Thursday, July 12, 2012

DEC Warns of High Fire Danger in the Adirondacks

The Adirondacks and the surrounding region are at High Fire Danger Levels, warns the New York State Department of Environmental Conservation (DEC) Forest Rangers. Recent warm and dry weather has created a “High Fire Danger” condition that allows wildfires to start easily and spread quickly with devastating effects.

Three fires in the Adirondacks, one of which was started by an unattended campfire, have already burned eight acres of wild lands.  The U.S. Drought Monitor is also reporting abnormally dry conditions in Clinton, Franklin, Northern Essex, Western Hamilton, Lewis, and Oneida counties.

DEC strongly advises campers to be cautious with campfires:

• Use existing campfire rings when possible and keep fires small.

• Scrape away litter, duff, and any burnable material within a 10 foot diameter circle.  This will keep the campfire from spreading.

• Never leave a campfire unattended.

• Drown the fire with water. Make sure all embers, coals, and sticks are wet. Stir the remains, add more water, and stir again.

• Use a cooking stove instead of a campfire to prepare meals.

• Campfires are prohibited in Eastern High Peaks Wilderness.

DEC warns residents and visitors to avoid burning brush at this time especially from late morning through early evening and whenever windy conditions are present. Never leave a fire unattended until it is completely out and all ashes and embers are cool.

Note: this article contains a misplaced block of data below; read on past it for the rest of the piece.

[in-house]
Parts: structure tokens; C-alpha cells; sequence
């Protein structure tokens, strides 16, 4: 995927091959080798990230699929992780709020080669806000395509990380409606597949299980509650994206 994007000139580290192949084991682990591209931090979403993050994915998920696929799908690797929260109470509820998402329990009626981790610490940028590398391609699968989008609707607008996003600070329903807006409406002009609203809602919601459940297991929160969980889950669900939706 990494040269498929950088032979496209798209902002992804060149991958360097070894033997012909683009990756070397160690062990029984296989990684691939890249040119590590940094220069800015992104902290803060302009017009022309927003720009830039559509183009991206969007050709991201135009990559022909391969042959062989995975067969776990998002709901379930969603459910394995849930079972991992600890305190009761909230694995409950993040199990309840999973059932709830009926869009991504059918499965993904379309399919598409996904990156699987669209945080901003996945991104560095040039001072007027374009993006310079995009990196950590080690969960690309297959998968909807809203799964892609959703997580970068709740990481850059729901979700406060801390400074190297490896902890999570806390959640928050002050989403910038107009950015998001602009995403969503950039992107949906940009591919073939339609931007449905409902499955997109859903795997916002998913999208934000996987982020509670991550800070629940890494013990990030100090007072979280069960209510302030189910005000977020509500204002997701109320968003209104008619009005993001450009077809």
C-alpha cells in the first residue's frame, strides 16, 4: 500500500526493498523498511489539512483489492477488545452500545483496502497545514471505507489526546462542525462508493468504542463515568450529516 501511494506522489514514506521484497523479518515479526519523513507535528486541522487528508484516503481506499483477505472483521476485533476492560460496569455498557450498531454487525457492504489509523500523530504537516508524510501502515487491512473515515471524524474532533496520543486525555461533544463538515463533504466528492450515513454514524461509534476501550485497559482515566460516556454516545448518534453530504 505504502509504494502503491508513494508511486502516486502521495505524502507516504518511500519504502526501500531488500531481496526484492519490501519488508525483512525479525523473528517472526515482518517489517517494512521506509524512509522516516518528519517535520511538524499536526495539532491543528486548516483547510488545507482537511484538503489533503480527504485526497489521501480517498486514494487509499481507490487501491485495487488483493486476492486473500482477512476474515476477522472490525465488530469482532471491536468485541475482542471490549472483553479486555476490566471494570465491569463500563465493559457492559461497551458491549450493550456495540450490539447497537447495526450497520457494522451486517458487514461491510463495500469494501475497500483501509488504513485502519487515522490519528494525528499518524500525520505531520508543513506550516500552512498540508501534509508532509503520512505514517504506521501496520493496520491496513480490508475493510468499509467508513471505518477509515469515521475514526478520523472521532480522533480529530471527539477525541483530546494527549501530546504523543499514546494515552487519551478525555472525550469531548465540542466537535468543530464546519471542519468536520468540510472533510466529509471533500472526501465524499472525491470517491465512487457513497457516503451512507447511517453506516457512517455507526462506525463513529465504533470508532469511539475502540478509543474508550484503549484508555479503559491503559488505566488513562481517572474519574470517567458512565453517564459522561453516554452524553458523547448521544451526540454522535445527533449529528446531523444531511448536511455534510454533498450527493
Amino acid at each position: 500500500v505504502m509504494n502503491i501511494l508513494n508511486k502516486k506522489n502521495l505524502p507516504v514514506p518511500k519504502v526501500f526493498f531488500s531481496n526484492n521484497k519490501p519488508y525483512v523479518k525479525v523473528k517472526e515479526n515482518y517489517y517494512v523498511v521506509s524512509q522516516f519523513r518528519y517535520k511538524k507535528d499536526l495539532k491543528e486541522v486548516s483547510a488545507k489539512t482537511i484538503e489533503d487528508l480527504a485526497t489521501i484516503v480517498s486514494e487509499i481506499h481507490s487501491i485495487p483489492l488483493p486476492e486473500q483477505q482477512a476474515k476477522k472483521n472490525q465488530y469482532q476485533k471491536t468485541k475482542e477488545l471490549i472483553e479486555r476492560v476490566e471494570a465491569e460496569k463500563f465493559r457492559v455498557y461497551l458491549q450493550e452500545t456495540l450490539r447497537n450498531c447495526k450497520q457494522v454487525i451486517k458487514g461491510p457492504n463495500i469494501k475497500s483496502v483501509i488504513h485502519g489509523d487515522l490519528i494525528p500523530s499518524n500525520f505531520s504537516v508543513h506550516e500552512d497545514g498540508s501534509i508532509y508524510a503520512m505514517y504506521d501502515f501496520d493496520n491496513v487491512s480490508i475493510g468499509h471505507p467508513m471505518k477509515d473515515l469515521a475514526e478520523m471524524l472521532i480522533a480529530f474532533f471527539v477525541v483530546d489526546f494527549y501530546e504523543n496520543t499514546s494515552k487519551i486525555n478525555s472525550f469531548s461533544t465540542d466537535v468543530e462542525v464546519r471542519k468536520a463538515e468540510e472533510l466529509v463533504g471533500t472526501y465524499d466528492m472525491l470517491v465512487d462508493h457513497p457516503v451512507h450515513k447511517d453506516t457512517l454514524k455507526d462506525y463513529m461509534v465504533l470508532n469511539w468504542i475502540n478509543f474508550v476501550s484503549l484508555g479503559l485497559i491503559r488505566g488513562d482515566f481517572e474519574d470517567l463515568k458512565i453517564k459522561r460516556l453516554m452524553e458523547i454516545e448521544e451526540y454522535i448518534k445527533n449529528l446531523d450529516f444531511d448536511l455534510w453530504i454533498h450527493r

Also be cautious with barbeque grills, keep them away from brush, grass and other flammable materials. Don’t dispose of charcoal ashes or embers out until they are cool to the touch. The illegal use of fireworks can also start wildfires and should be avoided.

The DEC Fire Safety Outdoor webpage has additional safety tips for campfires and burning brush. More information on wildfire prevention may be found on the NY Firewise PDF.

Photo above, a wildfire on the Northway just south of Pottersville in early April 2012, courtesy Jonathan Sinopoli; Below, illustration showing current drought conditions from US Drought Monitor.

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Community news stories come from press releases and other notices from organizations, businesses, state agencies and other groups. Submit your contributions to Almanack Editor Melissa Hart at

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